dc.creatorZeng, Ning.en_US
dc.contributor.authorZeng, Ning.en_US
dc.date.issued1994en_US
dc.publisherThe University of Arizona.en_US
dc.rightsCopyright © is held by the author. Digital access to this material is made possible by the University Libraries, University of Arizona. Further transmission, reproduction or presentation (such as public display or performance) of protected items is prohibited except with permission of the author.en_US
dc.description.abstractAn intermediate level model for tropical climatology including atmosphere-land-ocean interaction is developed. The model contains basically linearized steady state primitive equations with simplified thermodynamics. A simple hydrological cycle is also included. Special attention has been paid to land surface processes in attempting to study climate change caused by Amazon deforestation. In comparison with previous simple modeling work on tropical climatology or anomaly, the present model is more sophisticated in the sense that it predicts all the important meteorological variables with little input, while being computationally simple. The modeled tropical climatology appears to be realistic. The model generally better simulates the ENSO anomaly compared to many previous simple model simulations. We provide analysis of model results and discuss model deficiencies and possible improvements of the model. The climatic impact of Amazon deforestation is studied in the context of this model. Model results show a much weakened Atlantic Walker/Hadley circulation as a result of the existence of a strong positive feedback loop in the atmospheric circulation system and the hydrological cycle. The regional climate is very sensitive to albedo change and sensitive to evapotranspiration change. The pure dynamical effect of surface roughness on convergence is small, but the surface flow anomaly displays intriguing features. Analysis of the thermodynamic equation reveals the balance among convective heating, adiabatic cooling and radiation largely determines the deforestation response. The model provides a plausible mechanism for the common results of many GCM simulations. Studies of the consequences of hypothetical continuous deforestation suggest that the replacement of forest by desert may be able to sustain a desert-like climate. When a simple mixed layer ocean model is coupled with the atmospheric model, the results suggest a 1 °C decrease in SST gradient across the equatorial Atlantic ocean in response to Amazon deforestation. The magnitude of the decrease depends on the coupling strength.en_US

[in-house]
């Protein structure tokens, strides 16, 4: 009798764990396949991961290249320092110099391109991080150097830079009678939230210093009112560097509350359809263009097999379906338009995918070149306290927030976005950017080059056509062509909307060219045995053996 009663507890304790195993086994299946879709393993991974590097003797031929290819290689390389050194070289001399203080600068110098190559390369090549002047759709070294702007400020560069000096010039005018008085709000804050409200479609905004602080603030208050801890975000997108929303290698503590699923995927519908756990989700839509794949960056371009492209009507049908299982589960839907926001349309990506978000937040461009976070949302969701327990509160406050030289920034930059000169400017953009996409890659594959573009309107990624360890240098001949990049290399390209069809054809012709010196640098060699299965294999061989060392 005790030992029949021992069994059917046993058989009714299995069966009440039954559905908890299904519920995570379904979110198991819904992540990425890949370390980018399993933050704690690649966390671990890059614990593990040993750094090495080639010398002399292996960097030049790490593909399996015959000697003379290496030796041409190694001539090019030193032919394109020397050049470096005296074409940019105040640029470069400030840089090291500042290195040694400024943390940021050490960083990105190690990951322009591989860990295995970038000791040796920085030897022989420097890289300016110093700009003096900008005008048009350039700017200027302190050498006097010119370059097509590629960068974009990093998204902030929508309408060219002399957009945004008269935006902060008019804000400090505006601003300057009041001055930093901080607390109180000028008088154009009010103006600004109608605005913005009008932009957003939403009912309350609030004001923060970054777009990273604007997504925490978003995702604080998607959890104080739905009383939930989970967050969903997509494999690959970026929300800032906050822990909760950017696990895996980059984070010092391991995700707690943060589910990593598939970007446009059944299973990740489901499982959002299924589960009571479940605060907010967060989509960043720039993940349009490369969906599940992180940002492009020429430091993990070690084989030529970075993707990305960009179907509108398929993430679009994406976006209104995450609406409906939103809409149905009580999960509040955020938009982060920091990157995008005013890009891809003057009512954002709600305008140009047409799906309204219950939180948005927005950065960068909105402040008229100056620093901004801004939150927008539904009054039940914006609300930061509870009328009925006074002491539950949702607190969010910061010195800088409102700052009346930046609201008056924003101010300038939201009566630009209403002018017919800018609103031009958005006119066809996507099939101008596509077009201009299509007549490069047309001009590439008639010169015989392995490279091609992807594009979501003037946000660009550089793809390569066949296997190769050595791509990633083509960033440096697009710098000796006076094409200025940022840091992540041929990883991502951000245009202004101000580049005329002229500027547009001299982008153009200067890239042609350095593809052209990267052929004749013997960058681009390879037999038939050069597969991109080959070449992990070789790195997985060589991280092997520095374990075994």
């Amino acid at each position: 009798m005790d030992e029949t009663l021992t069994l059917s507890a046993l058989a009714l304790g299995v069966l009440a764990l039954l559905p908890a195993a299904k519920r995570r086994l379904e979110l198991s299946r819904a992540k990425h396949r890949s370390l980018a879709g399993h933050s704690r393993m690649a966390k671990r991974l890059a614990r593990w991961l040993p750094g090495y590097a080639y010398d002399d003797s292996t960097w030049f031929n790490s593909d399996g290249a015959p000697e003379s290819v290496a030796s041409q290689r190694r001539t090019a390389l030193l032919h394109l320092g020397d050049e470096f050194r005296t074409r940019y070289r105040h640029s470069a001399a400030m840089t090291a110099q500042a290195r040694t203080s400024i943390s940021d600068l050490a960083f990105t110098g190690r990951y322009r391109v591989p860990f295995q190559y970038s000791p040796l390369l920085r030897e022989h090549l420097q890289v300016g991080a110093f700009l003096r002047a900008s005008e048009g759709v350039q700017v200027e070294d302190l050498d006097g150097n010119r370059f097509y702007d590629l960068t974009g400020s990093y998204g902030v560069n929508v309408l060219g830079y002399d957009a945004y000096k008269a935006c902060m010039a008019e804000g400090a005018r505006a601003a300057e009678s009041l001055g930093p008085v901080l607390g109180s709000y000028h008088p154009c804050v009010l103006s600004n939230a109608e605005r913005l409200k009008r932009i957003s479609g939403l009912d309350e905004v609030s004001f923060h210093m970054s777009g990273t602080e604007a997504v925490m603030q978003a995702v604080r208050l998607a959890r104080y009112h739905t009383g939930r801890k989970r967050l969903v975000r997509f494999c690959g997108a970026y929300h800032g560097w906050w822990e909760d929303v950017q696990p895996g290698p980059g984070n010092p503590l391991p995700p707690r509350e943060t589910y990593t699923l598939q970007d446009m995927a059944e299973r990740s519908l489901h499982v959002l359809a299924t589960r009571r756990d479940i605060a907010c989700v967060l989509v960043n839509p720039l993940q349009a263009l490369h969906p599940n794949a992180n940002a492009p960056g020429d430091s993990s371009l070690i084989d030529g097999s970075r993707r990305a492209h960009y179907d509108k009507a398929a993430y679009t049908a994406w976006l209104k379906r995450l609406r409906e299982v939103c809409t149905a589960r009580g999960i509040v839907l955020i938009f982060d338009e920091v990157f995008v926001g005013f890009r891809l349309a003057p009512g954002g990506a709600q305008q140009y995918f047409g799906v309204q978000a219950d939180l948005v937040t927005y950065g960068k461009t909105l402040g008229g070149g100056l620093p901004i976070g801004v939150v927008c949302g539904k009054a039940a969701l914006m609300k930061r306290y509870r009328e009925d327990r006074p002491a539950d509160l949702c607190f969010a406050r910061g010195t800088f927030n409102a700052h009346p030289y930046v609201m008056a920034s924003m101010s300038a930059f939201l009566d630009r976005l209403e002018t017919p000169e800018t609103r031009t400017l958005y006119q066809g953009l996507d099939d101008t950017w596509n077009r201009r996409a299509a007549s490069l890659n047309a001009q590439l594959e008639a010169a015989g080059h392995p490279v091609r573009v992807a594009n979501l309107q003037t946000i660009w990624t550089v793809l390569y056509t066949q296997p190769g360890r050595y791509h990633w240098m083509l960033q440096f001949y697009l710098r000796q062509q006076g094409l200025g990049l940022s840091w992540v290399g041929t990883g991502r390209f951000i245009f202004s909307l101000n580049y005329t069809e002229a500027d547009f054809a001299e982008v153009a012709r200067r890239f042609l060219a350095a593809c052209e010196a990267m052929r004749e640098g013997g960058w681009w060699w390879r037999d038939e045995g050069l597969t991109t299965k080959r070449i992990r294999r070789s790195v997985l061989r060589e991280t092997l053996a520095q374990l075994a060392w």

dc.typetexten_US
dc.typeDissertation-Reproduction (electronic)en_US
dc.subjectDeforestation -- Amazon River Region -- Mathematical models.en_US
dc.subjectHydrology.en_US
thesis.degree.namePh.D.en_US
thesis.degree.leveldoctoralen_US
thesis.degree.disciplineAtmospheric Sciencesen_US
thesis.degree.disciplineGraduate Collegeen_US
thesis.degree.grantorUniversity of Arizonaen_US
dc.contributor.chairDickinson, Robert E.en_US
dc.contributor.committeememberKrider, E. Philipen_US
dc.contributor.committeememberSellers, William D.en_US
dc.identifier.proquest9527964en_US
dc.identifier.oclc704434948en_US